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Planning officers urge rejection of wind turbine near Workington

Planning officers at Allerdale council have recommended refusing a wind turbine application because of a number of fundamental issues.

David Gate, of Branthwaite Hall, put in an application to build a 79.6m turbine at Winscales because he was anxious to develop a sustainable renewableenergy project to reduce the financial overheads on his farm.

He also argued that the turbine’s energy would be used by both the farm and exported and it would also contribute to the Government’s commitment to reduce greenhouse gas emissions by 80 per cent by 2050.

However, officers have recommended that the application is refused at next week’s meeting on Tuesday, December 1, because of a number of fundamental issues including its visual impact on the landscape, local residents’ concerns and issues with air safety.

Officers also say the application should be refused because the proposed turbine would increase the large number of turbines in the area.

There are already 18 other wind turbines close to the proposed site – seven at Winscales Moor Wind Farm next to the proposed one and 11 at East Town End Farm, which is 1.2km away.

Mr Gate’s application gathered seven letters of objection from local residents and the parish councils of Little Clifton, Great Clifton and Winscales. These letters raised concerns about greater noise nuisance, light flicker issues and the cumulative impact the turbines would have on the landscape.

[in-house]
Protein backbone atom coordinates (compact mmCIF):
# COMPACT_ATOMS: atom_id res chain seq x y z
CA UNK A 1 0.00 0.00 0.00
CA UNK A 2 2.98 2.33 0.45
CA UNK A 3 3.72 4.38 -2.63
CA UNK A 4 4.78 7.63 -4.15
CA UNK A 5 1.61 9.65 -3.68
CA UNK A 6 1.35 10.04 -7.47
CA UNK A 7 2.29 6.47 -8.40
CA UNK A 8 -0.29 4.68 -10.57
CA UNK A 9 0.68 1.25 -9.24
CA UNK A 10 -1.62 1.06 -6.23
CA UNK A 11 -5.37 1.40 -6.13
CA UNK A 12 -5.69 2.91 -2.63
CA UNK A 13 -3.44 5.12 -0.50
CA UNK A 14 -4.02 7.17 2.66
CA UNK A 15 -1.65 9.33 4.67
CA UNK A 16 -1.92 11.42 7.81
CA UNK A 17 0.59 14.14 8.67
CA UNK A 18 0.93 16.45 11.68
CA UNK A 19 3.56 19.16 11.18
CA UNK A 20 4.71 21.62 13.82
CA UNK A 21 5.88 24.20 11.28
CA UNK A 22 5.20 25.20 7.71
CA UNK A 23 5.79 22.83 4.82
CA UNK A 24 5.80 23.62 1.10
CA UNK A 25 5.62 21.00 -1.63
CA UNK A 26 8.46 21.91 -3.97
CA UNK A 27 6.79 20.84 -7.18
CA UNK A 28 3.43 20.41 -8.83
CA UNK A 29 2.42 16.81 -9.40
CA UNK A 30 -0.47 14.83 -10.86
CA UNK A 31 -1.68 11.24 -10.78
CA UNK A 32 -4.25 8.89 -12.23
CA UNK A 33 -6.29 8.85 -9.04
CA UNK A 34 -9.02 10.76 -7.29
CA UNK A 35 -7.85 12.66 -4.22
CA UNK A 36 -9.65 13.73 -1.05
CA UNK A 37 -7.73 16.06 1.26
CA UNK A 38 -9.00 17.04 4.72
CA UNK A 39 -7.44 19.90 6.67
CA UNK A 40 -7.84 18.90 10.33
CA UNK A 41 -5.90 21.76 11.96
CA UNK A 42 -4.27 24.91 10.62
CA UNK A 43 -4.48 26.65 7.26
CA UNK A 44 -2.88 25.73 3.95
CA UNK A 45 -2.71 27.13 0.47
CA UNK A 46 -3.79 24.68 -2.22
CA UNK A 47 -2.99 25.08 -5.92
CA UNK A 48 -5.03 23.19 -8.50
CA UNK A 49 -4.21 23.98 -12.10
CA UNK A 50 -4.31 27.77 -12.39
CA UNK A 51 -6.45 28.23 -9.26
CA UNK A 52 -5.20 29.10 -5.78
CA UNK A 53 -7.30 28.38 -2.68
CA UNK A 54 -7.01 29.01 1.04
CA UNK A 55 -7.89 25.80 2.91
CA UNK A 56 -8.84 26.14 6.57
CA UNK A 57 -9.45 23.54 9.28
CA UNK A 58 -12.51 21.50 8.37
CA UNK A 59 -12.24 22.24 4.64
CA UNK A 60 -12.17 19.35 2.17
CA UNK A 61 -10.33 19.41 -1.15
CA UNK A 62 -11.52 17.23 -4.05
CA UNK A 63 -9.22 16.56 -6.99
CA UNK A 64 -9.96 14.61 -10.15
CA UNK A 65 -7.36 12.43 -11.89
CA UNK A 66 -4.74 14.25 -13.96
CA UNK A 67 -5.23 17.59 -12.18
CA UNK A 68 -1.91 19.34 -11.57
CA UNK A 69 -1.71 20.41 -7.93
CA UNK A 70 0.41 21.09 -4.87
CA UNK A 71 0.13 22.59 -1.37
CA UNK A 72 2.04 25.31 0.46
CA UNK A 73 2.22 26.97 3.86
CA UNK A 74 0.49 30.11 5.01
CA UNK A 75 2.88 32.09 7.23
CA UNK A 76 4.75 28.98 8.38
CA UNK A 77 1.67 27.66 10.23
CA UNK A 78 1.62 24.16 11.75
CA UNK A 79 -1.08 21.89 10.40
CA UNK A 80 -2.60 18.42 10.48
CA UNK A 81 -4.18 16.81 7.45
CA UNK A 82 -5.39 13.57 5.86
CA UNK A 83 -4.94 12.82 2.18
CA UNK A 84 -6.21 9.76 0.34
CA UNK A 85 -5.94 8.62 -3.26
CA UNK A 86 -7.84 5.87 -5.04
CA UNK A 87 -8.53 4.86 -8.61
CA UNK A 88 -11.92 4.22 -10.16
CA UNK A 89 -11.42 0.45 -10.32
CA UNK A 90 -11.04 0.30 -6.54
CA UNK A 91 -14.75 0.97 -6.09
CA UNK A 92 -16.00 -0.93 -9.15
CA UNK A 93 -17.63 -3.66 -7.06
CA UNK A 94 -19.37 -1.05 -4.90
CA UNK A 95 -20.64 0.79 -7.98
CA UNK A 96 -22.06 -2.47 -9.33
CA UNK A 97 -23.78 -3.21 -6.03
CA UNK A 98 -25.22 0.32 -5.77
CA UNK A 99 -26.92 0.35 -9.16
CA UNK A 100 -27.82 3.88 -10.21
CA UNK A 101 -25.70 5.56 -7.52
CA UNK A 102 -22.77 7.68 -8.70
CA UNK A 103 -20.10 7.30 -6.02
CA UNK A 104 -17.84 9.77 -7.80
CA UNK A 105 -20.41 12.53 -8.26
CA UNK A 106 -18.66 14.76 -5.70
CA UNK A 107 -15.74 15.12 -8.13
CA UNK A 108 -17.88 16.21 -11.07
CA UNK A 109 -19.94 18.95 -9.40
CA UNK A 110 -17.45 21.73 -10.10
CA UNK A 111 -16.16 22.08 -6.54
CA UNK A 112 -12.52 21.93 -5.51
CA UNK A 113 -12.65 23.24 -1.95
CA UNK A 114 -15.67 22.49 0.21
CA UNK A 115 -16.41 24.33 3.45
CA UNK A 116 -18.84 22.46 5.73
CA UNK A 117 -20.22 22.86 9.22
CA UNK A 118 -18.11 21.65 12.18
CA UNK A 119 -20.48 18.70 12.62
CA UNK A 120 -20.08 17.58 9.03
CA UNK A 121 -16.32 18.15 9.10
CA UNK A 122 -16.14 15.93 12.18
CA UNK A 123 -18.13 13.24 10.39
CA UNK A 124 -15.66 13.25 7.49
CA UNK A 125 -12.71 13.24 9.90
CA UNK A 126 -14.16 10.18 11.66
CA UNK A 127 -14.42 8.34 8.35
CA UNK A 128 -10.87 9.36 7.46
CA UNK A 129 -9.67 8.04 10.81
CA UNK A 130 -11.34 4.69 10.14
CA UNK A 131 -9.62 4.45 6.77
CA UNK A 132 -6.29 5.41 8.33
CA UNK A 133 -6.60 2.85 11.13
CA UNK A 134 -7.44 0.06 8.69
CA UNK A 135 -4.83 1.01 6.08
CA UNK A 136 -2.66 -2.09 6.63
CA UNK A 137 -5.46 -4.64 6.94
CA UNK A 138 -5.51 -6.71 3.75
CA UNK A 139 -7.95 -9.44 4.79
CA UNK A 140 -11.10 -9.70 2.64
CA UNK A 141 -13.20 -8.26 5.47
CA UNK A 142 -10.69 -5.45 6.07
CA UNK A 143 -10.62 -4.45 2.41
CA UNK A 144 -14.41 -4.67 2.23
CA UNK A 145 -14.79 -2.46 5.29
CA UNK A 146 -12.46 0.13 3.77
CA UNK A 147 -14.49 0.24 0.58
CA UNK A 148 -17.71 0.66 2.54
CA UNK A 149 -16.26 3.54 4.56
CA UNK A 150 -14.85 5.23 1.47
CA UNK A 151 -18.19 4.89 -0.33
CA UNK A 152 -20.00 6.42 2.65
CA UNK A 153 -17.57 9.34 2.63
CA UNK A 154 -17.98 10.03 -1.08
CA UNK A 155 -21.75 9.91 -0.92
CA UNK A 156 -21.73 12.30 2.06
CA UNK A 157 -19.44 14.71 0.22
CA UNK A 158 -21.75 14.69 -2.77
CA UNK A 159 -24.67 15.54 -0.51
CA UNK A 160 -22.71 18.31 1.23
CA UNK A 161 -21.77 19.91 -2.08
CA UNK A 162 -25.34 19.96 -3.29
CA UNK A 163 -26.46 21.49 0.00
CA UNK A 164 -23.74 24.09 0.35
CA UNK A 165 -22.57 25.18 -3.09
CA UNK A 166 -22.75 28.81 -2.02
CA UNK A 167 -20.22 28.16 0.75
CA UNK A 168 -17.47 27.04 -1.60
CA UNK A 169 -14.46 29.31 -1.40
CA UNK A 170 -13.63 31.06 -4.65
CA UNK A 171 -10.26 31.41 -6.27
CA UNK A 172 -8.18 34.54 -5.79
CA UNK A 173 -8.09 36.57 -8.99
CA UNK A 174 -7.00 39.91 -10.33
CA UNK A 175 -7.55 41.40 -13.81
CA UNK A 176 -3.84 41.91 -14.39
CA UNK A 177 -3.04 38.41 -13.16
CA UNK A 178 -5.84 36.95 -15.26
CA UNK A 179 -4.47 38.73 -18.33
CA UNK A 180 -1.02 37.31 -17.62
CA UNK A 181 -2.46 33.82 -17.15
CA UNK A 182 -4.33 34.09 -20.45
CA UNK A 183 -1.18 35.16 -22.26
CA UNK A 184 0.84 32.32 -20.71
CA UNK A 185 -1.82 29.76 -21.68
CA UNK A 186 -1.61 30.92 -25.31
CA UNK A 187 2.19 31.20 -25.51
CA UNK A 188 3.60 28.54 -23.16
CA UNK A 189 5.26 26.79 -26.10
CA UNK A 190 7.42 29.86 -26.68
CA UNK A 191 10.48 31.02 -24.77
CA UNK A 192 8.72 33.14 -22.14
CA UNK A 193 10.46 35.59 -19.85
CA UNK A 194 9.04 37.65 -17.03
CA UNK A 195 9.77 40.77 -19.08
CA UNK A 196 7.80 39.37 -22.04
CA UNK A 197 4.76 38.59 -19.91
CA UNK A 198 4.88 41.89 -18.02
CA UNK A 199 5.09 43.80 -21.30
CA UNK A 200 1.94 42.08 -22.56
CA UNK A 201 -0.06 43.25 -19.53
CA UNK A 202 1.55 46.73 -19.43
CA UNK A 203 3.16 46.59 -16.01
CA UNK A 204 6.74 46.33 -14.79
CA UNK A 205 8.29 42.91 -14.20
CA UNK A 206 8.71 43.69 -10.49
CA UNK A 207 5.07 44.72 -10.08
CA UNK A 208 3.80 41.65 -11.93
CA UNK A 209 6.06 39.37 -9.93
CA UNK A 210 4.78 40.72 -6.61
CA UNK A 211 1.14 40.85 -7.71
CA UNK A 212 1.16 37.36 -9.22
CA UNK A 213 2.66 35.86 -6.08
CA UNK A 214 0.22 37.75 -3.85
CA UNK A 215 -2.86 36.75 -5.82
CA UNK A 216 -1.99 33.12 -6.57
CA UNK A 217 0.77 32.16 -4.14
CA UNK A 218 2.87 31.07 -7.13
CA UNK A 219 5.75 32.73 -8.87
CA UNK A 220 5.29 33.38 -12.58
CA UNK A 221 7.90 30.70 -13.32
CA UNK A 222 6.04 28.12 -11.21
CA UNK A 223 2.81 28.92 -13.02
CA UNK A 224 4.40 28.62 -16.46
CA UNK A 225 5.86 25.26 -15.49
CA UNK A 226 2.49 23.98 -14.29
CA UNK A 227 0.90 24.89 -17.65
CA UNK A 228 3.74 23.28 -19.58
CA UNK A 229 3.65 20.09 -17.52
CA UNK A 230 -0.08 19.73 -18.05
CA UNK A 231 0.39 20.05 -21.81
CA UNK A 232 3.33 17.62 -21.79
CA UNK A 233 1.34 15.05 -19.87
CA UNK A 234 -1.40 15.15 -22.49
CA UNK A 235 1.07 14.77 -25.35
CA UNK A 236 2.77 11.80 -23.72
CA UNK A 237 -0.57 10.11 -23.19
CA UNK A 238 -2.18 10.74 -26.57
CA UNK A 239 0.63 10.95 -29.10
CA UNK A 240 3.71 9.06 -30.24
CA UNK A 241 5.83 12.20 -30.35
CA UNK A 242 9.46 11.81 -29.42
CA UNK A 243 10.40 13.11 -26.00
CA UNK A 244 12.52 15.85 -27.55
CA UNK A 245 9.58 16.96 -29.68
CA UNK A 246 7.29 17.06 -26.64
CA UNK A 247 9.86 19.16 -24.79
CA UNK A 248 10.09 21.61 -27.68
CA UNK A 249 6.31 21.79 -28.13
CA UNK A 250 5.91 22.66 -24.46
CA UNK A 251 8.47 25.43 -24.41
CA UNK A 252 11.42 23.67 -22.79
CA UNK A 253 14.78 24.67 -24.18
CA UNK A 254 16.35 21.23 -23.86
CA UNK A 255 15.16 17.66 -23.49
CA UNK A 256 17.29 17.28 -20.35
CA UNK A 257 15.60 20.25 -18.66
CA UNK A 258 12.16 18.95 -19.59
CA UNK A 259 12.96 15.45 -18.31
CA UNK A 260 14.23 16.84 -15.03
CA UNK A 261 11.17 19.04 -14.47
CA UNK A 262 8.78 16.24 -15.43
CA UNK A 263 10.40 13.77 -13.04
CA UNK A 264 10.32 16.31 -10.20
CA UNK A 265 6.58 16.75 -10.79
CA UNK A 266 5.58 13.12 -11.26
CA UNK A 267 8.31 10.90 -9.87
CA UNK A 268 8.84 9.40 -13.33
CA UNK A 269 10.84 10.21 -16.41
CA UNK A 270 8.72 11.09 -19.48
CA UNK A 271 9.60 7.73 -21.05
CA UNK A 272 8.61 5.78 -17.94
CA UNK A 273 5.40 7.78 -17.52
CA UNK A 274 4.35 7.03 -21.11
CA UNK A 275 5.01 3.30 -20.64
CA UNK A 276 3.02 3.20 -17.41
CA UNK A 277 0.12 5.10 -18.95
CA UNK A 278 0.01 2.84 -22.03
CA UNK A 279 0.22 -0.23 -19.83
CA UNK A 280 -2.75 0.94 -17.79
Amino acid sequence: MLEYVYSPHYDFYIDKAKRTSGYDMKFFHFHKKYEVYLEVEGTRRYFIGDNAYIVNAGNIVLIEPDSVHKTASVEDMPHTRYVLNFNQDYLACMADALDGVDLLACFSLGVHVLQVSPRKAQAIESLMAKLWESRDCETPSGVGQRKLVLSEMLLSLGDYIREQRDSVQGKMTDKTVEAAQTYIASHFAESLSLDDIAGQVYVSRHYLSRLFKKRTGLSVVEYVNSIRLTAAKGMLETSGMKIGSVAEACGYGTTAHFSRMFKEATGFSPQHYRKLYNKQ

A letter from Little Clifton parish council stated: “This council feels that the area has already reached, if not exceeded, saturation point for turbines and would not wish to see any additional structures of this nature in the vicinity.”

Another letter of objection from a nearby resident stated: “Yet another despicable desecration of our countryside which only exist due to massive financial support by misguided and misinformed politicians using the taxpayers’ money.

“Our area is now fast becoming one enormous windfarm totally polluted by these visual monstrosities.”

Planning officers also noted that a written ministerial statement published in June gave great weightto residents’ concernswhen considering wind turbine applications and that even though Mr Gate’s application was submitted before that time the concerns had not been alleviated.

Planning officers were also concerned that the size and scale of the proposed turbine would be overbearing for some of the houses closest to it.

Allerdale Local Plan recommends that turbines are a minimum of 800m away from houses but seven houses and properties at Clifton Hall Close were closer to the proposed turbine than that marker. The final reason for recommending refusal was that NATS said the location of the proposed turbine would have an unacceptable adverse effect on the operation of air navigation radar.

The application for the turbine was first placed in August 2014 but the time has been extended on it because of the objections raised by NATS and subsequent negotiations.

The agent for the planning application said that the difficulties had been resolved with NATS subject to mitigation measures being put in place and the payment of a non-refundable deposit, NATS never confirmed this with Allerdale’s planning authority.

The planning application will be considered by Allerdale councillors on Tuesday.